Based on data availability, the mapping specifically aimed to collect and compare SAM and MAM treatment admissions data at national and sub-national level in selected countries in the region and identify geographical crossover of services and the extent to which protocols are aligned. This initiative was necessary as data on SAM and MAM treatment is not currently collated globally. The scope of work was determined by available funding and timeframe and considered a first step to bringing some visibility to reports of unaligned services from programmers.

For the purpose of the mapping, ENN defined continuum of acute malnutrition care as the extent to which treatment programmes for children with MAM and those with SAM, both complicated and uncomplicated, are aligned on a number of levels, including how successful referrals between services are operating. We recognise this is just one part of a broader continuum of care for malnourished children that encompasses prevention.

The mapping was undertaken with input from UNICEF and WFP East Africa and West Africa regional offices, who in turn engaged with country offices as necessary to secure available data and with UNHCR East Horn and Great Lakes (EHAGL) regional office. The GNC was also engaged and country cluster representatives contacted as potential additional sources of data. No data was provided by regional WHO offices.

This article summarises key findings and recommendations.

Methodology

The mapping began with initial discussions with representatives from UNICEF, WFP, WHO, GNC and UNHCR headquarters and regional offices to define parameters and data sources mapping. It was agreed that countries of focus for the review would be those classified in the same regional zones by both UNICEF and WFP, as follows:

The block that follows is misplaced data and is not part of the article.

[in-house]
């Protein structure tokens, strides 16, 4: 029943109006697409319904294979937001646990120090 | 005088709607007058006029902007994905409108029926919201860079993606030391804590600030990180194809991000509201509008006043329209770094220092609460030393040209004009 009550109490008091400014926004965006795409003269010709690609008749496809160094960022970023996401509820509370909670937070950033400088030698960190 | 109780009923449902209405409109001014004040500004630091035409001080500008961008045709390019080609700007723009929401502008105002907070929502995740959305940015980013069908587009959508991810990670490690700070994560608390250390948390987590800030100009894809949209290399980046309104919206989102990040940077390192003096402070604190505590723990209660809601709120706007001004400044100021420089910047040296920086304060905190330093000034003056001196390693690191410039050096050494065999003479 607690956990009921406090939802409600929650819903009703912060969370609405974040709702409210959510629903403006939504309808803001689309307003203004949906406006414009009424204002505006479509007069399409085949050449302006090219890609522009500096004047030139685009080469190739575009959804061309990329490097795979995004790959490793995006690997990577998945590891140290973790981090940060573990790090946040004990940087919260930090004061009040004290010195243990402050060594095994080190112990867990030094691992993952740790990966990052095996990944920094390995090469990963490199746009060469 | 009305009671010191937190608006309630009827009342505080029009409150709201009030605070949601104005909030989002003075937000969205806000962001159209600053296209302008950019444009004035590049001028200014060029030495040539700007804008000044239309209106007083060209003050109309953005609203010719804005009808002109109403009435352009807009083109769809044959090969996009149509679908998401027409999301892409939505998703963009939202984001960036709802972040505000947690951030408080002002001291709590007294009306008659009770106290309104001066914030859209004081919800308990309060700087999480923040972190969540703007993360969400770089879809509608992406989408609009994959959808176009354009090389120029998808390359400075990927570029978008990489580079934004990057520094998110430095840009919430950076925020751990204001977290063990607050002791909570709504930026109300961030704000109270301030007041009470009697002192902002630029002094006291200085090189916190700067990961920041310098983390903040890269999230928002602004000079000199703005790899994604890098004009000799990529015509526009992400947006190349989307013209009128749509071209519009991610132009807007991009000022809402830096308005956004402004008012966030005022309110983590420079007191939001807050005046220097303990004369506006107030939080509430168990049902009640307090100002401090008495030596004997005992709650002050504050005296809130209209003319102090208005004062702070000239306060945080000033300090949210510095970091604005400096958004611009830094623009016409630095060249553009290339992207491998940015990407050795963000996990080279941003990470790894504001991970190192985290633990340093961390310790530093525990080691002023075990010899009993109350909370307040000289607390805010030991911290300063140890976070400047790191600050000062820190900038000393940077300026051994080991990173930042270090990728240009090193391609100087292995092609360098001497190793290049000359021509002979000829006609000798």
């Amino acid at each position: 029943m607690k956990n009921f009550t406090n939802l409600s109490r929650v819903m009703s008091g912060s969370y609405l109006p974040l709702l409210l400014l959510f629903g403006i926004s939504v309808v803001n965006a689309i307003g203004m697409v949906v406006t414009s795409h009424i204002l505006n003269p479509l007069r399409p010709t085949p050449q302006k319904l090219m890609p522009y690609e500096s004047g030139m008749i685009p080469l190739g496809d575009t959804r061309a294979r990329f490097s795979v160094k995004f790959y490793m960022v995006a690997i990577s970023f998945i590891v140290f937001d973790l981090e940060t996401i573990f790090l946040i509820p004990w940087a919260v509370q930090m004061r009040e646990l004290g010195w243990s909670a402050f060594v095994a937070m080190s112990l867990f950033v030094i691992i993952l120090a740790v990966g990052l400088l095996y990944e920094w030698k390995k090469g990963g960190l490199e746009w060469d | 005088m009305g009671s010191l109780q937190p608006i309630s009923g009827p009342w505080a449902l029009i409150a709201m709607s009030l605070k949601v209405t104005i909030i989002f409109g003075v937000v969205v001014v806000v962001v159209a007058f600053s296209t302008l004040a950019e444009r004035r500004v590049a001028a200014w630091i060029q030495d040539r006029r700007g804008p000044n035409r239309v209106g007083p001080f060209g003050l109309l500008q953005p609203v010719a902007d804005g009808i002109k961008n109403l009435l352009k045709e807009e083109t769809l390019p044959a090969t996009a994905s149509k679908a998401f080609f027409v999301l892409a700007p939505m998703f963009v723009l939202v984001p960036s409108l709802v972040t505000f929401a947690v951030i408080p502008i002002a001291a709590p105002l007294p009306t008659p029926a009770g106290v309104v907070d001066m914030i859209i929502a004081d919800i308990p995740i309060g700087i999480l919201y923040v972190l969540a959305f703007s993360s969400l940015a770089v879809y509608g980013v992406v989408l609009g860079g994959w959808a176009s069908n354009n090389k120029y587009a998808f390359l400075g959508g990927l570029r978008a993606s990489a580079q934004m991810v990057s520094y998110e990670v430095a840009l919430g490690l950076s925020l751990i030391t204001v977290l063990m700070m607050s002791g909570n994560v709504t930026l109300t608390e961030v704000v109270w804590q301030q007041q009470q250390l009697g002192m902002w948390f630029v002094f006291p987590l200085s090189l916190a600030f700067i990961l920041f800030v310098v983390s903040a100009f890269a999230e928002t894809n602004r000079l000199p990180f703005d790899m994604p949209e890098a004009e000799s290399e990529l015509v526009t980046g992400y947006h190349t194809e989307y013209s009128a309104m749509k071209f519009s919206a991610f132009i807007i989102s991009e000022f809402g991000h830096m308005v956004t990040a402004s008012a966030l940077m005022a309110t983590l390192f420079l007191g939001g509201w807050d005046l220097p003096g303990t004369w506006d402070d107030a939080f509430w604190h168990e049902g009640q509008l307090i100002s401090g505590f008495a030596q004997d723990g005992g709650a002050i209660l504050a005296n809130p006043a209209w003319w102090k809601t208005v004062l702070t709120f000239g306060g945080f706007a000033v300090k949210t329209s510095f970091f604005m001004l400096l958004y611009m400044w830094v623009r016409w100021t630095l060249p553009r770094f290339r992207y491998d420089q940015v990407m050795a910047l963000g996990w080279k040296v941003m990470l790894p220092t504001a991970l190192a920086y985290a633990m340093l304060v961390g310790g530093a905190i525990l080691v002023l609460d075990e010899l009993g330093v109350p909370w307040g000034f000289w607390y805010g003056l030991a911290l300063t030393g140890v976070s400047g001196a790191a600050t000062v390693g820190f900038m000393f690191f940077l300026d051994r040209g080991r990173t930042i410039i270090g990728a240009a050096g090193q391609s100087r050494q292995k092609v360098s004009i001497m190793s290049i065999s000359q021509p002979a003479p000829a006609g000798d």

West Africa: Burkina Faso, Cameroon, Central African Republic, Chad, Mali, Mauritania, Niger, Nigeria and Senegal.

East Africa: Burundi, Ethiopia, Kenya, Rwanda, Somalia, South Sudan and Uganda.

Existing programme data was collected from regional nutrition data managers at WFP (MAM data) and UNICEF (SAM data) separately and collated by ENN. Exceptions were South Sudan, where MAM and SAM treatment data for 2017 and 2018 was provided in combined form by the National Nutrition Cluster, and Kenya, where combined data on referral between MAM and SAM services was provided by government. Data on SAM and MAM admissions at national and sub-national levels and on geographical/treatment coverage where available in the selected countries was collected. In addition, UNHCR EHAGL regional office shared its own mapping of alignment of available services for SAM and MAM for refugee populations in the selected countries. Data was also sought on treatment admissions and referrals, but was not available in time from the CMAM Report (individual agency/country permissions needed), Action Against Hunger (data not collated) and World Vision International (insufficient detail).

An online survey (in English and French), proposed by the East Africa regional team, was also targeted to representatives from government, UN and non-governmental organisations (NGOs) in all selected countries. The survey (completed by 116 respondents in East Africa4 and 46 in West Africa5) collected broader information on the country approach to treatment of acute malnutrition (both SAM and MAM), the structure of the services, protocols (including products used), admission and discharge criteria, level of integration, mechanisms and monitoring for referrals, reported barriers to ensuring continuum of care for acute malnutrition, examples of good models of continuum of care, and ideas on how continuum of care for acute malnutrition could be improved.

Limitations

The data collected was secondary and from multiple sources, with consequently varying definitions, and was incomplete, particularly in relation to coverage. Data collection and the online survey were limited to selected countries in two regions of Africa, to a limited range of government, UN and NGO respondents (particularly for West Africa) and to humanitarian contexts, and therefore must be interpreted with caution. The online survey represents personal opinions and representation across countries is not comparable. The review would have benefited from a context analysis covering national strategies, national nutrition profile and sub-national-specific analysis, including prevalence of GAM, but this was not feasible within the timeframes. Specific limitations regarding data available and/or the degree of analysis possible within the scope of work are further reflected in the results and conclusions.

Results

Coverage and geographical alignment